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Use of conditionals

English translation: See comments below...

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GLOSSARY ENTRY (DERIVED FROM QUESTION BELOW)
English term or phrase:Use of conditionals
English translation:See comments below...
Entered by: Wilsonn Perez Reyes
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20:29 Mar 21, 2007
English to English translations [Non-PRO]
Art/Literary - Linguistics / Conditionals
English term or phrase: Use of conditionals
I would like to know the differences of the use of "were to have/had" in the following cases as well as the way such differences should be reflected in translation.

If you ***were to have*** a legal dispute, what would happen?

If you ***were to have*** walked into a health food store twenty years ago, about the only thing you would have probably found were protein powders, a few herbs, and some vitamins.

In contrast with:

If you ***had*** a legal dispute, what would happen?

If you ***had*** walked into a health food store twenty years ago, about the only thing you would have probably found were protein powders, a few herbs, and some vitamins.

Thanks.
Wilsonn Perez Reyes
El Salvador
Local time: 20:27
See comments below...
Explanation:
Your first two examples are rather formal in style, and have rather dropped out of use in current, everyday usage.

Your second alternatives would be more usual nowadays.

To my ears, the use of your first two versions implies an even more hypothetical nature to the supposition, but it would be a very slight nuance, and quite debatable. "were you to have..." kind of implies "but of course you didn't"

Do note the differnces between the use of have, as a verb in its own right in your first example, and as an auxiliary in the second.

In fact, I'm not so sure these are conditionals at all; aren't they in fact the subjunctive?

--------------------------------------------------
Note added at 1 hr (2007-03-21 22:03:41 GMT)
--------------------------------------------------

I think the first use of 'have' is misleading [#1 and #3) — it sounds a little odd to say 'have a legal dispute'.

"If you were to be involved in a legal dispute" resolves the question, since the other version (i.e. #3) wouldn't exist at all.
Selected response from:

Tony M
France
Local time: 04:27
Grading comment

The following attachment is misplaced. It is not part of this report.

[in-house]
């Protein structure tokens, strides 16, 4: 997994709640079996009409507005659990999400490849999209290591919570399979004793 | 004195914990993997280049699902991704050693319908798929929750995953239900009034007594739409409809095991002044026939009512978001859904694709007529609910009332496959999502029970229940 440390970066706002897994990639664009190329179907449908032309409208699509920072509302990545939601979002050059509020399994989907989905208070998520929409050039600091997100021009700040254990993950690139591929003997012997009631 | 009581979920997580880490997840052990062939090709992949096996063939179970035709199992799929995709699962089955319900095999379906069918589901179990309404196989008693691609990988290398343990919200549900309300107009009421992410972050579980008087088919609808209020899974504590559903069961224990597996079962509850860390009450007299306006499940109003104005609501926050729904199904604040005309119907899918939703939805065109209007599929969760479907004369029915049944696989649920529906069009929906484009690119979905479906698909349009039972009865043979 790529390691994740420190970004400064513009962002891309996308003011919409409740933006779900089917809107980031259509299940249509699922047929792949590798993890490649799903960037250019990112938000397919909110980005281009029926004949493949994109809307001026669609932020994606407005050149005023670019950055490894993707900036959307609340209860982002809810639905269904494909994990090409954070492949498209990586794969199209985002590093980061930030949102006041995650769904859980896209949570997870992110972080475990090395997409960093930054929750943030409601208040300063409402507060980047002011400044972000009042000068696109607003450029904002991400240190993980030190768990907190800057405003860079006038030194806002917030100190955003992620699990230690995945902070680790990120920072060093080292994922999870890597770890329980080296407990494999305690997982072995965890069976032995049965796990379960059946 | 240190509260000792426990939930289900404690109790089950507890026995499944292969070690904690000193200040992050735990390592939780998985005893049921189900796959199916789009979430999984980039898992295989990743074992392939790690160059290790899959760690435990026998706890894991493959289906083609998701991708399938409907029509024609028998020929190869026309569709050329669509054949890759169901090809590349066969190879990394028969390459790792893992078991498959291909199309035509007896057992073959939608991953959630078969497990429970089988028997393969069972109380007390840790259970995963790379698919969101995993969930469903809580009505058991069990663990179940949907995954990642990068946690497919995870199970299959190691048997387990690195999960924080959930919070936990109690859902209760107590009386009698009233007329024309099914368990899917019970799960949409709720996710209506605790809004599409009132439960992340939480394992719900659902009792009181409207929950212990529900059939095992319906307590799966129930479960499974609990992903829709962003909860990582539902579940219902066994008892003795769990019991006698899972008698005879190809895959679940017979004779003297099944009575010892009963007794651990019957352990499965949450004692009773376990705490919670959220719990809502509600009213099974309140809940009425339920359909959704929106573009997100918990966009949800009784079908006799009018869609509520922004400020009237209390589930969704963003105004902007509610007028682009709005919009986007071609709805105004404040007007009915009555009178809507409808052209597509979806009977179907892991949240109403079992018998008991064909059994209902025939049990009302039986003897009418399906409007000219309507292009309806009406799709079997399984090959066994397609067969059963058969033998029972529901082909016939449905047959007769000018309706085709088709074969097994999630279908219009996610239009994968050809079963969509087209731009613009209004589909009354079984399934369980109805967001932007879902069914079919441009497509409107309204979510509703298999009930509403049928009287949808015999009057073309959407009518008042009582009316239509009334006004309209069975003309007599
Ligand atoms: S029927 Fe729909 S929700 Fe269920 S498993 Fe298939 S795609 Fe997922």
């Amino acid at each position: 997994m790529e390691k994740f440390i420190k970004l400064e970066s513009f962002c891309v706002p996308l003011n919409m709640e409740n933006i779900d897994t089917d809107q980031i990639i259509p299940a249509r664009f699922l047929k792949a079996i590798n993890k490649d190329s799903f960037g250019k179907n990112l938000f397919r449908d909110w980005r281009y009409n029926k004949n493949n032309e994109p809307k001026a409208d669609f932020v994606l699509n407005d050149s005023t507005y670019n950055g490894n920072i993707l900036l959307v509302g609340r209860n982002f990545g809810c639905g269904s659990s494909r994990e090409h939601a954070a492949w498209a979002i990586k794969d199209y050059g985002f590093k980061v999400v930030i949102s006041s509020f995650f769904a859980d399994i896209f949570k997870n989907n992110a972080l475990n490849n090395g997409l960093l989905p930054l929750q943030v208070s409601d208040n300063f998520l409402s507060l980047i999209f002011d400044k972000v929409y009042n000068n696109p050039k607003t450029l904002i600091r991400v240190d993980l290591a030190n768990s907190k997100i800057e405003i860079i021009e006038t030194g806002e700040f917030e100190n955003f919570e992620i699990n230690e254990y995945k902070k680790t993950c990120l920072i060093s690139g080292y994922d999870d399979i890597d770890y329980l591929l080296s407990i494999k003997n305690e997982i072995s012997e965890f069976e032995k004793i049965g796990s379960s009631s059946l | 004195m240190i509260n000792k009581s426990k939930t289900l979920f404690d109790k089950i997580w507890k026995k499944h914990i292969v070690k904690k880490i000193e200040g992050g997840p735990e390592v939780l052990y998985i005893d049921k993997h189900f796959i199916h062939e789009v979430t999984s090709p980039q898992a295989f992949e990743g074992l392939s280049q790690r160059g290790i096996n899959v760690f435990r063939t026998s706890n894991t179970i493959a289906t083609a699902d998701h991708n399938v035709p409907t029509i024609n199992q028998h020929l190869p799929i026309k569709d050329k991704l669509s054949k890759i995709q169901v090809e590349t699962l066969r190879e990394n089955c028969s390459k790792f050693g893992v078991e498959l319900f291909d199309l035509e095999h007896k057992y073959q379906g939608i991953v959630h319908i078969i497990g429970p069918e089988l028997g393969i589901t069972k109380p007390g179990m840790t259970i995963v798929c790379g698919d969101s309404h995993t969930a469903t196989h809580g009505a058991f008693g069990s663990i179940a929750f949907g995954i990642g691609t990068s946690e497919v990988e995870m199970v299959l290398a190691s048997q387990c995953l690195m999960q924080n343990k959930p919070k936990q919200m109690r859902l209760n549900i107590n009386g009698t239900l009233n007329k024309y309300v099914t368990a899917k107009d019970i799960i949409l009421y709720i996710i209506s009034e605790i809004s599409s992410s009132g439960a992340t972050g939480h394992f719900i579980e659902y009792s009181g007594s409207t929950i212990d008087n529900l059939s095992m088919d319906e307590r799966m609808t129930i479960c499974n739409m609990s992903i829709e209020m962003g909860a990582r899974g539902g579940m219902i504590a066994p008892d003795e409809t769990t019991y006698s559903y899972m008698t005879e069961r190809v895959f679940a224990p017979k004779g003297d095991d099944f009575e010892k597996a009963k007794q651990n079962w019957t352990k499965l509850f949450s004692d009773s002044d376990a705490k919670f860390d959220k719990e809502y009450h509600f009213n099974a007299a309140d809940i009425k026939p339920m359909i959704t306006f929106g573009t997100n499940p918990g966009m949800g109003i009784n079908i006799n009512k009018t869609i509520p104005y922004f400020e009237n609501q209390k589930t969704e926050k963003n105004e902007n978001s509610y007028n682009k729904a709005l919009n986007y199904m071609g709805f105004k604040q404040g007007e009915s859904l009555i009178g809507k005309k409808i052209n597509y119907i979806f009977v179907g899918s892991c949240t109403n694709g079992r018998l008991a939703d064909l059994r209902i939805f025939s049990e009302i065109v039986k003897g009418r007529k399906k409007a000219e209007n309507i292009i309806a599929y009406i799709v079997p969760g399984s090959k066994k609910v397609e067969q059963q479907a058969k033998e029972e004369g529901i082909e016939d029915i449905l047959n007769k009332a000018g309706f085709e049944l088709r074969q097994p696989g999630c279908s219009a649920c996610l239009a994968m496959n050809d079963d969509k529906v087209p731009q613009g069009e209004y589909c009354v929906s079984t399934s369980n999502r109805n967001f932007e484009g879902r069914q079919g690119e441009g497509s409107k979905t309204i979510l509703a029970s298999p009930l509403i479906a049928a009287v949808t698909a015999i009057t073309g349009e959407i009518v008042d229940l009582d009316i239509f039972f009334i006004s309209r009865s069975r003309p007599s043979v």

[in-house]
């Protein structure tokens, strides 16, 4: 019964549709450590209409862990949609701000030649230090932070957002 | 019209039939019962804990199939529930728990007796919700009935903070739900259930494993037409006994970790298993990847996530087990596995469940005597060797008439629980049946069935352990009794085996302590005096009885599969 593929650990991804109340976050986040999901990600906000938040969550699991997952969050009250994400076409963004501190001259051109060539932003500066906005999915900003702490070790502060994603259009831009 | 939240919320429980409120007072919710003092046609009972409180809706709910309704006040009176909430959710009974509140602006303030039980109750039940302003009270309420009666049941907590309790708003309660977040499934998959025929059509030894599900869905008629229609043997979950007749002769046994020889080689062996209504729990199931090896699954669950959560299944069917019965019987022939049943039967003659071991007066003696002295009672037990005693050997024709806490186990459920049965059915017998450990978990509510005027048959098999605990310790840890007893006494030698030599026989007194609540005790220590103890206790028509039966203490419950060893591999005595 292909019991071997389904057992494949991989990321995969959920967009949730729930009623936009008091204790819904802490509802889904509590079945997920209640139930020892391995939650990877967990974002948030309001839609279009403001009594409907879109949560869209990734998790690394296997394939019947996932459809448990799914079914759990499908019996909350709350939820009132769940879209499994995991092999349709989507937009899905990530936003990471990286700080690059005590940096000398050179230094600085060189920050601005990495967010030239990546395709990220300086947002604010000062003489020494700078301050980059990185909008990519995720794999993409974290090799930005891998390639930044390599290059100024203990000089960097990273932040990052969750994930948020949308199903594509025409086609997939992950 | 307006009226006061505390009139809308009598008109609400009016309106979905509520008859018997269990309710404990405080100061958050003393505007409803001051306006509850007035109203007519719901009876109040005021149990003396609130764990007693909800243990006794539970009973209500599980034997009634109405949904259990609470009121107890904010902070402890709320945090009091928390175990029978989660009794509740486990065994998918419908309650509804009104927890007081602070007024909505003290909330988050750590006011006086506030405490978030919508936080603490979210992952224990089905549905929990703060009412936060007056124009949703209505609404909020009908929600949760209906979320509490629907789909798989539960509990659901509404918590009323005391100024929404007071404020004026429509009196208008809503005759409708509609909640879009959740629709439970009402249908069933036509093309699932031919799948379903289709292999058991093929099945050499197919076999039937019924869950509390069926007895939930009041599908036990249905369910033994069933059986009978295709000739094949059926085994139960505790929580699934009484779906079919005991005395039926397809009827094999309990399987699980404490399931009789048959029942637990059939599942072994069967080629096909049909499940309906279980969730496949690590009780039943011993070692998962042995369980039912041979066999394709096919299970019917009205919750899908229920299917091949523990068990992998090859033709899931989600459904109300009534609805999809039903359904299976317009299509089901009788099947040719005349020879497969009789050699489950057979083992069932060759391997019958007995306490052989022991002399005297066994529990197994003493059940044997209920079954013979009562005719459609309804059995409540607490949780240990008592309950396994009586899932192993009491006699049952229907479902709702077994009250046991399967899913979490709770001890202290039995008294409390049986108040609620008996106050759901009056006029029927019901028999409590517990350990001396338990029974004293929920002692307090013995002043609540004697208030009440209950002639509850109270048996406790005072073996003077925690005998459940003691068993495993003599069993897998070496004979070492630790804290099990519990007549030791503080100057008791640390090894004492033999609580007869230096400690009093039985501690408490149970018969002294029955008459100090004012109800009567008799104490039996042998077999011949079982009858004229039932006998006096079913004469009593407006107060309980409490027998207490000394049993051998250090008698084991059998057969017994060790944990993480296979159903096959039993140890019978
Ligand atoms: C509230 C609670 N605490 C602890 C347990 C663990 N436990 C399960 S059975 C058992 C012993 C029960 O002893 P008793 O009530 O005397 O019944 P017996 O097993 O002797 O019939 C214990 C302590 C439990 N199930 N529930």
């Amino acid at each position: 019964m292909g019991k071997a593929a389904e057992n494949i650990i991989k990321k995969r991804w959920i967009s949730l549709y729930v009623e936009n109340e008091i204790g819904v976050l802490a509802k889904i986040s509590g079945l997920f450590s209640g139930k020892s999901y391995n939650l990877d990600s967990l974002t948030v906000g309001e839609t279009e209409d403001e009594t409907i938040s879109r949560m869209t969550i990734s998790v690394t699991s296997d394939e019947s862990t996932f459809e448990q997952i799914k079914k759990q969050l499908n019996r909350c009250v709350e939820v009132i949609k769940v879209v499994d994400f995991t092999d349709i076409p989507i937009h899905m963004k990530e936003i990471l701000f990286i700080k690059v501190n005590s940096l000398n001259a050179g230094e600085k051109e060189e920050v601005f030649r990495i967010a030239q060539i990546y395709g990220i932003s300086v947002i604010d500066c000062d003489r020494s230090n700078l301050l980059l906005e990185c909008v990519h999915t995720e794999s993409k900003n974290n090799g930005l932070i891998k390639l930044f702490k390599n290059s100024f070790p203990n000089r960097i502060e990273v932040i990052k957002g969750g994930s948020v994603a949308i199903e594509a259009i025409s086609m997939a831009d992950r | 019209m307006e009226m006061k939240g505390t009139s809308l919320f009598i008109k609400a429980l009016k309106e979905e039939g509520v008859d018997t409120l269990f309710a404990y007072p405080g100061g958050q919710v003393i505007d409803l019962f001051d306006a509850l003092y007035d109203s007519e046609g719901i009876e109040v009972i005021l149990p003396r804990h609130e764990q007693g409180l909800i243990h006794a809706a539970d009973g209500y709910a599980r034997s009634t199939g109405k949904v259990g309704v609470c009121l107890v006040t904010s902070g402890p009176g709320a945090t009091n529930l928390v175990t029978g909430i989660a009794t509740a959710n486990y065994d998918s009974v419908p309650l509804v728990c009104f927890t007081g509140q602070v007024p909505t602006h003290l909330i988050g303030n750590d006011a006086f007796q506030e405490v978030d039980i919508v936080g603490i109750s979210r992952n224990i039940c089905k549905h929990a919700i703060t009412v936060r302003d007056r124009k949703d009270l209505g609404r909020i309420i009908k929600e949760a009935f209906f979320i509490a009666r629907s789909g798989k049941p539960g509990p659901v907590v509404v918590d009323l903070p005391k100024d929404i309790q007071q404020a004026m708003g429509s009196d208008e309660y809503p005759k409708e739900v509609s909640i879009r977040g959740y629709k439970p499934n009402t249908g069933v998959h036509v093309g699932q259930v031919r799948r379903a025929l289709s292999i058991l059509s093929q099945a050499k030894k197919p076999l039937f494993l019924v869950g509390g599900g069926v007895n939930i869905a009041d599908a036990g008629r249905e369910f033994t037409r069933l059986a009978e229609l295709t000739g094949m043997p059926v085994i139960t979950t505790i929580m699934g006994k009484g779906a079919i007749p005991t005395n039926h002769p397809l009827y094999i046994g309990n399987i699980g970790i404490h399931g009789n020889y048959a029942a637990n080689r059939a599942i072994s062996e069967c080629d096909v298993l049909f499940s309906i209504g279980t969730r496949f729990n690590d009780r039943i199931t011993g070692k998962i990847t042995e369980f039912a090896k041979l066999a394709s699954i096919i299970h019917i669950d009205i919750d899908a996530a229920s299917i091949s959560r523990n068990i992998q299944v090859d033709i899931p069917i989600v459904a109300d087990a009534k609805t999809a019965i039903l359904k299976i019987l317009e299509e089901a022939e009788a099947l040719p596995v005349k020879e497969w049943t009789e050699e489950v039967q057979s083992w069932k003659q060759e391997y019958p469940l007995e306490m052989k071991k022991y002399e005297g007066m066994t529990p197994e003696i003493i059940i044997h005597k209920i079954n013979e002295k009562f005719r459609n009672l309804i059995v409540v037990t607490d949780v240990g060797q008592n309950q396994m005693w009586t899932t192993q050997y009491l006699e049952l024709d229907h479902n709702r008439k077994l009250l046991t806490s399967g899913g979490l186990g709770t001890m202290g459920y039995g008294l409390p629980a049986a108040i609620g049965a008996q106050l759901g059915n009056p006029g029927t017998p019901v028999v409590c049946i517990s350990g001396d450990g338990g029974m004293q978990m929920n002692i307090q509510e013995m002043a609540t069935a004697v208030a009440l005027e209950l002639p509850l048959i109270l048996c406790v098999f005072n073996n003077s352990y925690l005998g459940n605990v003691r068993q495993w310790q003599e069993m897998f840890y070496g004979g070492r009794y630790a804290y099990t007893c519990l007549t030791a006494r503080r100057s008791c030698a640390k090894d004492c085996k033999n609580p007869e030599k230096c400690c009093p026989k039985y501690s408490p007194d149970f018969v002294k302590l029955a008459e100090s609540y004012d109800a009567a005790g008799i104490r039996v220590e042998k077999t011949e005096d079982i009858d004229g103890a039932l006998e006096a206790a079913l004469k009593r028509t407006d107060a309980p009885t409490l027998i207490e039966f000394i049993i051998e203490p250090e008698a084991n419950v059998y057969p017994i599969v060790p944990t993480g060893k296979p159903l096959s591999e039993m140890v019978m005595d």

Many thanks.
4 KudoZ points were awarded for this answer

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Summary of answers provided
4 +7See comments below...
Tony M


  

Answers


7 mins   confidence: Answerer confidence 4/5Answerer confidence 4/5 peer agreement (net): +7
use of conditionals
See comments below...


Explanation:
Your first two examples are rather formal in style, and have rather dropped out of use in current, everyday usage.

Your second alternatives would be more usual nowadays.

To my ears, the use of your first two versions implies an even more hypothetical nature to the supposition, but it would be a very slight nuance, and quite debatable. "were you to have..." kind of implies "but of course you didn't"

Do note the differnces between the use of have, as a verb in its own right in your first example, and as an auxiliary in the second.

In fact, I'm not so sure these are conditionals at all; aren't they in fact the subjunctive?

--------------------------------------------------
Note added at 1 hr (2007-03-21 22:03:41 GMT)
--------------------------------------------------

I think the first use of 'have' is misleading [#1 and #3) — it sounds a little odd to say 'have a legal dispute'.

"If you were to be involved in a legal dispute" resolves the question, since the other version (i.e. #3) wouldn't exist at all.

Tony M
France
Local time: 04:27
Native speaker of: Native in EnglishEnglish
PRO pts in category: 156
Grading comment
Many thanks.

Peer comments on this answer (and responses from the answerer)
agree  Patricia Rosas: yes, those are subjunctives, and nearing extinction; I still use them, however, even in speech if I want to emphasis the hypothetical nature of the situation...Tony: Undoubtedly... but what's a subjunct?? ;-) saludos
26 mins
  -> Thanks, Patricia! (Yes, me too... are we closet subjuncts?)

agree  William [Bill] Gray: ... with you, Tony, and Patricia.
40 mins
  -> Thanks, Bill!

agree  Richard Benham: "If you had..." seems odd to me. Seems to suggest a concrete situation where someone had a choice, but chose differently. Good for recriminations: "If you had done your homework hours ago instead of playing that silly game maybe I would have let you...".
1 hr
  -> Thanks, RB! In #4, I think we'd more likely say "Had you..."

agree  Robert Fox: and I think it should say 'would have been protein powders' not 'were'
2 hrs
  -> Thanks, Robert! Can't decide, personally! As it follows on from 'would have found', I think the indicative is probably OK here, but far from sure...

agree  ugrankar
3 hrs
  -> Thanks, Seema!

agree  xxxAlfa Trans
8 hrs
  -> Thanks, Marju!

agree  kmtext
11 hrs
  -> Thanks, KMT!
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Changes made by editors
Mar 21, 2007 - Changes made by Tony M:
LevelPRO » Non-PRO


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